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Psych Congress  

A Simulation to Increase Police Officers Empathy for the Mentally Ill

Authors  
Amy J. Chaffin, PhD, RN, CNS-BC,
Sponsor  
Nevada State College

Goal: A community partnership between Nevada police departments and psychiatric nursing faculty at Nevada State College was developed March 2012 to enhance officers’ encounters with mentally ill individuals. The Hearing Voices Simulation was offered to police to increase officers’ empathy for the mentally ill. 
Background and significance: A mentally ill individual having auditory hallucinations may hear voices that command them to do harm. Police are often called to intervene. The end result in the local community has, at times, involved harm to the police officer or mentally ill individual, e.g., physical harm or shooting incident. These events prompted new educational efforts focused de-escalation and better understand of psychotic individuals.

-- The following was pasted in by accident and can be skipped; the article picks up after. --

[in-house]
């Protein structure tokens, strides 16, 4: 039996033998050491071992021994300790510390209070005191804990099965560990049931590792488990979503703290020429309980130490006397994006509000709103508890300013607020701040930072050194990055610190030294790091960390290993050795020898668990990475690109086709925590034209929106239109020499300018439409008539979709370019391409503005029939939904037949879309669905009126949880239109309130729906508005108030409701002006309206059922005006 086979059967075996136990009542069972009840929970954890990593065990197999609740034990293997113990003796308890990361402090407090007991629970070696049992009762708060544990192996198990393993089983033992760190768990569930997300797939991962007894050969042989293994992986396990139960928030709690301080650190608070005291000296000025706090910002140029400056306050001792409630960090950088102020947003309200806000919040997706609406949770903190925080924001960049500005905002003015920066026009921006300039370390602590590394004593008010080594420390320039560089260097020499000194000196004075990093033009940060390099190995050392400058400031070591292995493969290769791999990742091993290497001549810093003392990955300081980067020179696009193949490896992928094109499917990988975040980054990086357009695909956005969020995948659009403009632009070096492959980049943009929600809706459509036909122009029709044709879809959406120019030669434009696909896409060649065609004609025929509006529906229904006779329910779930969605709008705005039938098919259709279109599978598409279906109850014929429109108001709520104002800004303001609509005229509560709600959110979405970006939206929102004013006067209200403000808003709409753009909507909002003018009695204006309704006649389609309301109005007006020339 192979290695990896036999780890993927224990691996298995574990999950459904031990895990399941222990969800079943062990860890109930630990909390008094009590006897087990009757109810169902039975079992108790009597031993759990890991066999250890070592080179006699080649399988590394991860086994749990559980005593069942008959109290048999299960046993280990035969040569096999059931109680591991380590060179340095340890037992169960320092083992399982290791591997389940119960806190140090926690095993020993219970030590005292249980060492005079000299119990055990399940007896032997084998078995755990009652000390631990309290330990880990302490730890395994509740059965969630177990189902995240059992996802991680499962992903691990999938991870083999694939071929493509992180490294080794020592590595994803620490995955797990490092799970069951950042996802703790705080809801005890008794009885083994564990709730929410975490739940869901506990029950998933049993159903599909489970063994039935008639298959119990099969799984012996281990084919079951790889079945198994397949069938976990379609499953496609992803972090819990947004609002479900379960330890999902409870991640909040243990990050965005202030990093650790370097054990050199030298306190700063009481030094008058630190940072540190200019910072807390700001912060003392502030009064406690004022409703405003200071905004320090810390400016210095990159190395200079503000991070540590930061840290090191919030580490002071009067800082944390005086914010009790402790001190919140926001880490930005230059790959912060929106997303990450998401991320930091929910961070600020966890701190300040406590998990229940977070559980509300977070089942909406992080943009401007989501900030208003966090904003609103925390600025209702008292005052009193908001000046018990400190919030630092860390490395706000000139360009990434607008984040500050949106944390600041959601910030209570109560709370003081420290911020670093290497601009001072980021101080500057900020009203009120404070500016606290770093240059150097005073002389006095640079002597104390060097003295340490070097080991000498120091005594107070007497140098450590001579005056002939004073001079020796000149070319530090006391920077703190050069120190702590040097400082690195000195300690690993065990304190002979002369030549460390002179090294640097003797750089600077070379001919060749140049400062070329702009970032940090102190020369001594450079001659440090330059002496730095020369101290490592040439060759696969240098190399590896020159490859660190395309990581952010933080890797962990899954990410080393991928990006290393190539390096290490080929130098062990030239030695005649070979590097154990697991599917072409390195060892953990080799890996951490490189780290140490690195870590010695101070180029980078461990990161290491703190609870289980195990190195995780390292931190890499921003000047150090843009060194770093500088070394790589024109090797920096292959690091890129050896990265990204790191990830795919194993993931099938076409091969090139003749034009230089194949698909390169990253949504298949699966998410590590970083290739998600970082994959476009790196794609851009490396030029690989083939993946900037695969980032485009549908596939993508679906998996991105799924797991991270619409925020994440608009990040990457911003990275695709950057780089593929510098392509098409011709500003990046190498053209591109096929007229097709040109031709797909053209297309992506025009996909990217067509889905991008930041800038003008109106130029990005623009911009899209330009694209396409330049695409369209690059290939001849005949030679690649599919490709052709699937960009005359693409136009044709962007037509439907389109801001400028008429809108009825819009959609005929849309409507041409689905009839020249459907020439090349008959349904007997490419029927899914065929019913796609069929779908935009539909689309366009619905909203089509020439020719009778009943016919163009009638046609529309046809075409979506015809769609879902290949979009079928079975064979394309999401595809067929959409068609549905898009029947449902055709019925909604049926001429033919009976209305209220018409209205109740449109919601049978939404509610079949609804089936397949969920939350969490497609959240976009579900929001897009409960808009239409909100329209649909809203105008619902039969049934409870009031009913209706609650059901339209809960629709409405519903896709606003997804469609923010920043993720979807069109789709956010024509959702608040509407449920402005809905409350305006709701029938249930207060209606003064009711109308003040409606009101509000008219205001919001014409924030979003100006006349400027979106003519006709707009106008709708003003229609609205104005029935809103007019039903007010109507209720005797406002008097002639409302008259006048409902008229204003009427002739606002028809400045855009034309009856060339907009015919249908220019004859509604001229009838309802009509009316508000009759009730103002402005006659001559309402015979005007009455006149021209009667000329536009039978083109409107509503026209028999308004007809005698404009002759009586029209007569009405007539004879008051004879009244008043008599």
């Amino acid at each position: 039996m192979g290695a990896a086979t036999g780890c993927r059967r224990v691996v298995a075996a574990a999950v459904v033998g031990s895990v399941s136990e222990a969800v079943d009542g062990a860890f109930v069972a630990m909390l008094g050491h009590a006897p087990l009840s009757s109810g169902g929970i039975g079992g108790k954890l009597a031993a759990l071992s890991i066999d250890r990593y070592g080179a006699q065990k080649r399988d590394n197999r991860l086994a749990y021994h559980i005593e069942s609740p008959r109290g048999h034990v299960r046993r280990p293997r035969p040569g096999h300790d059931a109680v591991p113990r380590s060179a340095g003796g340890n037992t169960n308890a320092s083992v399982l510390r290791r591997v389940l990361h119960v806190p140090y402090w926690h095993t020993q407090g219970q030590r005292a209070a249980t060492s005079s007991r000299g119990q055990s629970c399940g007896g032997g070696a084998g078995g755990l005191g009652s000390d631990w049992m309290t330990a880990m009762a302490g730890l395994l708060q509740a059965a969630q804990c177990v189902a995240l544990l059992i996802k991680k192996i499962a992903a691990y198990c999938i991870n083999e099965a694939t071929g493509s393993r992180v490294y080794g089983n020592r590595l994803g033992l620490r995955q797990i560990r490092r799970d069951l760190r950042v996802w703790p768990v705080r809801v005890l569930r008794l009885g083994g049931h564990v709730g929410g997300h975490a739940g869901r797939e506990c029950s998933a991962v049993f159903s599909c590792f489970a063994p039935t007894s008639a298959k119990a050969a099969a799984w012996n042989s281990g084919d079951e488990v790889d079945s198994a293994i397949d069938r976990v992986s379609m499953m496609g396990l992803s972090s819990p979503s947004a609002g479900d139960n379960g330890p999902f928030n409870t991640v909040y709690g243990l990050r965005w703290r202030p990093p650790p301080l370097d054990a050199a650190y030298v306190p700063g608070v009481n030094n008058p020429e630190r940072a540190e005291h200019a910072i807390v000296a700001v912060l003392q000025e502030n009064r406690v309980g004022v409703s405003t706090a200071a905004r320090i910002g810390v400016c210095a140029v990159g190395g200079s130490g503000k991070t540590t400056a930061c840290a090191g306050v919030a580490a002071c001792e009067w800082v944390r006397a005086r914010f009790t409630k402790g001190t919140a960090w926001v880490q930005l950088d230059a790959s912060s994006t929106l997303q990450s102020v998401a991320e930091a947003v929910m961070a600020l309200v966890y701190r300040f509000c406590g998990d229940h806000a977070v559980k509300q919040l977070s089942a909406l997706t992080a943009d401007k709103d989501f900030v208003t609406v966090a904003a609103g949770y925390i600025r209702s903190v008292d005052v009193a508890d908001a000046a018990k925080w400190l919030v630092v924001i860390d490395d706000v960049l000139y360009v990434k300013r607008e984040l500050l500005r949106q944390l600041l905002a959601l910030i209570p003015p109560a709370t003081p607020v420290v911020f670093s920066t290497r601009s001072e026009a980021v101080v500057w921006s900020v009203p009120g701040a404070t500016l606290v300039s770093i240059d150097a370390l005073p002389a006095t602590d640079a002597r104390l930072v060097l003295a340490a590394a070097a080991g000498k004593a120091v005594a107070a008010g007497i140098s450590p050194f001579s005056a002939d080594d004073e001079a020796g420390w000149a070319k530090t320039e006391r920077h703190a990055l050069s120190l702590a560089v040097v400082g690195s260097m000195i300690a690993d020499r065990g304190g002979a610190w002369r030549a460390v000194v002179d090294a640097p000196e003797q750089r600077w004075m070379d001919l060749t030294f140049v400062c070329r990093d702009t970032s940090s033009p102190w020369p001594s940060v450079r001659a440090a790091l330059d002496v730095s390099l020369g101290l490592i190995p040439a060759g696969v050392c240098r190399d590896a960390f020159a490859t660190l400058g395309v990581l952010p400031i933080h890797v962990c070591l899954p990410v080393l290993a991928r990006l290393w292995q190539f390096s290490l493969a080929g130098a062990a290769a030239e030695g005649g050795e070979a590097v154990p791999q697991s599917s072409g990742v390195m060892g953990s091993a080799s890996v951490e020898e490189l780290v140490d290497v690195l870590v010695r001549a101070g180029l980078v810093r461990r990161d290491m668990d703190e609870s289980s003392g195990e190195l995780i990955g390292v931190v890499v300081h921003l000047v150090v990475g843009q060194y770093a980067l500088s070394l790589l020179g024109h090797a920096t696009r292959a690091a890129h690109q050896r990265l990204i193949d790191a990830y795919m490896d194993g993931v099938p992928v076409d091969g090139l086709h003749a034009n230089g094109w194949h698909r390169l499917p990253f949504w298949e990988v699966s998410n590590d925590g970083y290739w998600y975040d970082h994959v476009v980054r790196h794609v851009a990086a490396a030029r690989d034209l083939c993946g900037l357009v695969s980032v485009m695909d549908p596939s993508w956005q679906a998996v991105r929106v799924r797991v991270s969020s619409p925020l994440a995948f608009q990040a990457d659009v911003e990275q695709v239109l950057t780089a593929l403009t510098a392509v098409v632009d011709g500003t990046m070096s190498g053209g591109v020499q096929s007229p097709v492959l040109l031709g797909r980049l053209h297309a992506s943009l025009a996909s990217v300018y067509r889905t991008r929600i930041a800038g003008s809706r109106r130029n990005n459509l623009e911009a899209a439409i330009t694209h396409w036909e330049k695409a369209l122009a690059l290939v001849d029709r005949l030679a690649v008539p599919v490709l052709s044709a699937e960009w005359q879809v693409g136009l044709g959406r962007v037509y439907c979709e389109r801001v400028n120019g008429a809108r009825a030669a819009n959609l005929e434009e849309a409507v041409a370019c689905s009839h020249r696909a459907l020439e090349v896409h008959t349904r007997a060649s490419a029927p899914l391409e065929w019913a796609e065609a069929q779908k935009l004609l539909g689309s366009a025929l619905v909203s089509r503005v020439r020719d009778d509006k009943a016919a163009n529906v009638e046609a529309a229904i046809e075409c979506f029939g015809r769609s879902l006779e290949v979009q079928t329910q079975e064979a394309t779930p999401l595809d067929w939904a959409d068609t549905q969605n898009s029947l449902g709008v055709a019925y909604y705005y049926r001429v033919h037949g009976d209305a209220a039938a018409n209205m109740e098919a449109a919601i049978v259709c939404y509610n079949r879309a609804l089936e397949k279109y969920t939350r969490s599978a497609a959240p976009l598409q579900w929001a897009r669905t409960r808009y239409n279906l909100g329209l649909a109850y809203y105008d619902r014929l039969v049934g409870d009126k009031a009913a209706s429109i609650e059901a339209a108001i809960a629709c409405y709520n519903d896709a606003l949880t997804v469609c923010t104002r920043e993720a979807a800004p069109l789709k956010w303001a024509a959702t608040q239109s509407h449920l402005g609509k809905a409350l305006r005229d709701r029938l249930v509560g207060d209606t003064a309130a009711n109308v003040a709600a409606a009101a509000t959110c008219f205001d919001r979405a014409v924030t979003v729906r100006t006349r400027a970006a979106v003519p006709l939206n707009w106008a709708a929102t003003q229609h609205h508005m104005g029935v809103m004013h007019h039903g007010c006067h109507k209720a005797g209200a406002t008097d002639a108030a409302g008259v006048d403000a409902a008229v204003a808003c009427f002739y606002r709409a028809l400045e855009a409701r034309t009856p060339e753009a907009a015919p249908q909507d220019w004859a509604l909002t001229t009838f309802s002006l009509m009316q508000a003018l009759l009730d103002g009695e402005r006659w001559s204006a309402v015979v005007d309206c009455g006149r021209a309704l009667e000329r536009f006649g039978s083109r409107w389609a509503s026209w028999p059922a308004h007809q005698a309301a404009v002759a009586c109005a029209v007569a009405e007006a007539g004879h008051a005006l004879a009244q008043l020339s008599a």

Method and procedure: Officers complete the Hearing Voices Simulation, and use headphones to listen to recorded voices while attempting to do simple tasks. The recorded voices simulate ones heard by the author of the simulation, Dr. Deegan, who was diagnosed with Schizophrenia as a young adult. Simulation experience is designed to mirror confusion and frustration inflicted on persons that hear voices as they try to deal with the world around them.
Participants: As of August 2013, 260 officers have completed the simulation. Post-simulation interview comments show increased empathy, e.g., “I understand the symptoms to look for and can be more patient because they (the mentally ill) can’t control what they’re experiencing.”
Simulation’s impact and future study: The Hearing Voices Simulation has generated appreciation awards from police departments, and recognition by the state’s Board of Regents for higher education. Police participants have rated the simulation as one of the top three presentations in the Crisis Intervention Training (CIT). An IRB-approved study of officers’ empathy pre/post simulation is planned for 2013-2014 with publication of study results in 2014.

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